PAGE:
By: Oliver McManus
A veritable curtain-raiser for the next Saturday’s show-stopper at the 02, Frank Warren promoted at the Brentwood Centre tonight (15th December) with a whole host of fighters looking to set up a huge 2019. Sam Bowen was scheduled to defend his British title against Ronnie Clark and Daniel Dubois was due to face Razvan Cojanu but both fights were pushed back due to injury / illness.
Headlining instead were a pair of WBO International title fights with Bradley Skeete taking on Diego Ramirez and Sunny Edwards facing Junior Granados. Both men were ranked 13th with the WBO prior to fight night – in the super-fly and welterweight divisions, respectively – and looked to build on this ahead of next year.
Edwards, fresh off the back of a dominant victory over Ryan Farrag, was originally slated to contest the WBC International belt against his Mexican counterpart but opted to strengthen his reputation with the WBO, instead.
Granados returned to British Isles for the first time since 2015 when he took on Jamie Conlan – that particular contest held in Dublin. A thrilling fight over 10 rounds, Granados dropped Conlan twice in the seventh round before narrowly losing on points. A classic display of Mexican grit and, you suspected, the blueprint for Granados’ fight at Brentwood.
The fight began with Edwards, newly a father, beating Granados to the jab as both men looked get it popping. Circling in the middle of the ring, it was a tepid opening three minutes but Edwards landed the more meaningful punches.
Having found his range in the first round, Edwards looked lighter on his feet in the second and registered some accurate right hands to signal his intentions. Having pawed out with the left hand, he left himself open to a clubbing right hand from Granados. The first punch of significance from the Mexican sent the home fighter to the canvas, bolt from the blue, but a flash-knockdown rather than anything serious.
Edwards seemed to regain composure quickly and the 22 year old showed maturity to stick to his gameplan, not letting the adrenaline alter his mindset. As with his fight against Farrag, Edwards was showcasing his fluid footwork that marks him out as a technical threat – capable of fighting in the pocket and on the back foot.
The Croydon-man was easing through the rounds, staying alert to Granados’ attempted aggression, and began to tee off when up close. Granados, if we’re honest, showed a fraction of the heart we had expected and, for the most part, was being out-boxed by his younger counterpart. Less of an explosive performance than against Ryan Farrag but, still, an impressive body of work from Edwards.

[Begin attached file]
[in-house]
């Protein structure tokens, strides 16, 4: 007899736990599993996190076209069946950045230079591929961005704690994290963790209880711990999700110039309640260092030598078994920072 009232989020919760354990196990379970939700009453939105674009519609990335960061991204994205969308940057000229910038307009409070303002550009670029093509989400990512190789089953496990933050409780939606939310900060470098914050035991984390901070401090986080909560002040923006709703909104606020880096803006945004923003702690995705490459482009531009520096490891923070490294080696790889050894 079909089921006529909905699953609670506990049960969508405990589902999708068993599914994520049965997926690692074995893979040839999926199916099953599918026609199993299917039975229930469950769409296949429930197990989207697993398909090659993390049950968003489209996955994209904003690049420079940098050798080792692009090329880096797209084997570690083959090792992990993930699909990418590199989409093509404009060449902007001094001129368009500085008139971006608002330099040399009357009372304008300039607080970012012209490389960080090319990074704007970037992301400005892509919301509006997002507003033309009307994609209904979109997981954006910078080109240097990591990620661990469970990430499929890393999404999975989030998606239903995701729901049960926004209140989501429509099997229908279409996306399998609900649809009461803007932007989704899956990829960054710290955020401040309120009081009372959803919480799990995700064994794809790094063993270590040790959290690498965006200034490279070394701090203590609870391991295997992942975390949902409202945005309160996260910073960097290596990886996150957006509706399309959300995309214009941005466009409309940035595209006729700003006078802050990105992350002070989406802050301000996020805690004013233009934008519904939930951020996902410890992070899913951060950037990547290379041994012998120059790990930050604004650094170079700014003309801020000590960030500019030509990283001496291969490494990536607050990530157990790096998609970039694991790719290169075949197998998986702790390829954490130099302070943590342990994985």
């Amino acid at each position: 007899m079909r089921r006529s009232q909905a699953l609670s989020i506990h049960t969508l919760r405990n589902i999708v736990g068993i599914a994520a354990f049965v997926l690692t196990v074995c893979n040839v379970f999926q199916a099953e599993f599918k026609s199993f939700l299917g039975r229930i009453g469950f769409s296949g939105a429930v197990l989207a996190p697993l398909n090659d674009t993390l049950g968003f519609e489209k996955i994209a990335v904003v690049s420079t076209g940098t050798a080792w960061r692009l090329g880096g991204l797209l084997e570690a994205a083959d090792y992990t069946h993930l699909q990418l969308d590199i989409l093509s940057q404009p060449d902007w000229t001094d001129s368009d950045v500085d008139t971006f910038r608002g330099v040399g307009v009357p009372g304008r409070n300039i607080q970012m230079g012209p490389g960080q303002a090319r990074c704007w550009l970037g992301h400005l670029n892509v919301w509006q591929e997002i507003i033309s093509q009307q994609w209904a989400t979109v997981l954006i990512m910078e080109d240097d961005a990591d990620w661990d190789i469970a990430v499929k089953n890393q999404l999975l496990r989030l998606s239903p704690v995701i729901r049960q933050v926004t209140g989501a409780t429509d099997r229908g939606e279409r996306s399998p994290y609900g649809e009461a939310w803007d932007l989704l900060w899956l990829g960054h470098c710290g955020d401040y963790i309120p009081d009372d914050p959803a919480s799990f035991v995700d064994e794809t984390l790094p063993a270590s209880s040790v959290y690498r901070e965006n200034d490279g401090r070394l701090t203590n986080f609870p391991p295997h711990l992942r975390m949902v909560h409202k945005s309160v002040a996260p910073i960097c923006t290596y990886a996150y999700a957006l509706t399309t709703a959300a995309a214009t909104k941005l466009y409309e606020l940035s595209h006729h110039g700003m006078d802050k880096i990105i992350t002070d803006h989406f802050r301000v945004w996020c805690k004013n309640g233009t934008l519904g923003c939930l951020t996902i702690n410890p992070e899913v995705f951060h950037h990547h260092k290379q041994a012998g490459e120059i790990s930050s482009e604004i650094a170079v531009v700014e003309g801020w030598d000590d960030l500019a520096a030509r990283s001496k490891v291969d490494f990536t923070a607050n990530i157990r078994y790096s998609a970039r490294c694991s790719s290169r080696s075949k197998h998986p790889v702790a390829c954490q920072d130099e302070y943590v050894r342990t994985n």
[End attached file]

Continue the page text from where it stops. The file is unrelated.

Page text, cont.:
An argument could be made for an increased work rate as the fight rattled into the final third as Edwards, up on the scorecards, could have looked to force the case. All being said, there was no real need to do so but it would have been good to see how much he had left in the tank. A switch-hitter, Edwards was predominantly impressing from the southpaw stance and looked comfortable throughout.
A rhythm emerged throughout the rounds as Edwards continued to walk down his opponent, out-boxing the South American, with bursts of trading occurring periodically. A cruising night of work for the super-flyweight, Edwards added the WBO International strap to his collection via scorecards of 99-91, 97-92 and 98-91. But surely, surely, Jay Harris and the British title await in 2019?
Bradley Skeete was attempting to capture the first new title of his career since he won both the British and Commonwealth belts from Sam Eggington in March 2016 – though, of course, he defended the British belt three times thereafter. Against Diego Ramirez he faced a former WBO Latino champion who had amassed 48 rounds in the last 12 months.
Ramirez was fighting in his trademark camouflage shorts, Skeete in a coral blue. The opening bell rang and Skeete took to the centre of the ring, keeping his hands around the midriff and looking to work an opening. In his last fight, against Demian Fernandez, the Argentine was guilty of him planting his feet a little too firmly and Skeete was clearly the lighter-mover through the opening phases.
A confident left jab opened up the body of Ramirez, allowing Skeete to land a couple of hooks to the exposed region. Ramirez offered little resistance, keeping his head tucked behind the guard and simply trying to evade the shots of Skeete. With a minute to go of the second round, the Argentine suddenly sprung to life with a looping left hook landing plumb to the face of Skeete – good timing, more than anything.
The Brit hit the floor heavily, seemingly dazed, and sought to hold on for dear life having beat the count. Ramirez continued his onslaught but with Skeete in the corner, Bob Williams was forced to intervene as Skeete struggled to find his bearings. A freakish recreation of his bout against Kerman Lejarraga, almost shot-for-shot.
Diego Ramirez pulled out a performance of a lifetime as scars remain from Skeete’s contest with Lejarraga. A rebuild mission for 2019 but the remaining question is, how much does he want it?
For Sunny Edwards it is onwards and upwards, the super-flyweight looks technically world class but will do well to get experience before pushing on. Skeete, on the other hand, his future is up in the air. For such a nice guy it would be an awful shame were this to be his final memories in the ring. Who said boxing was a simple sport?
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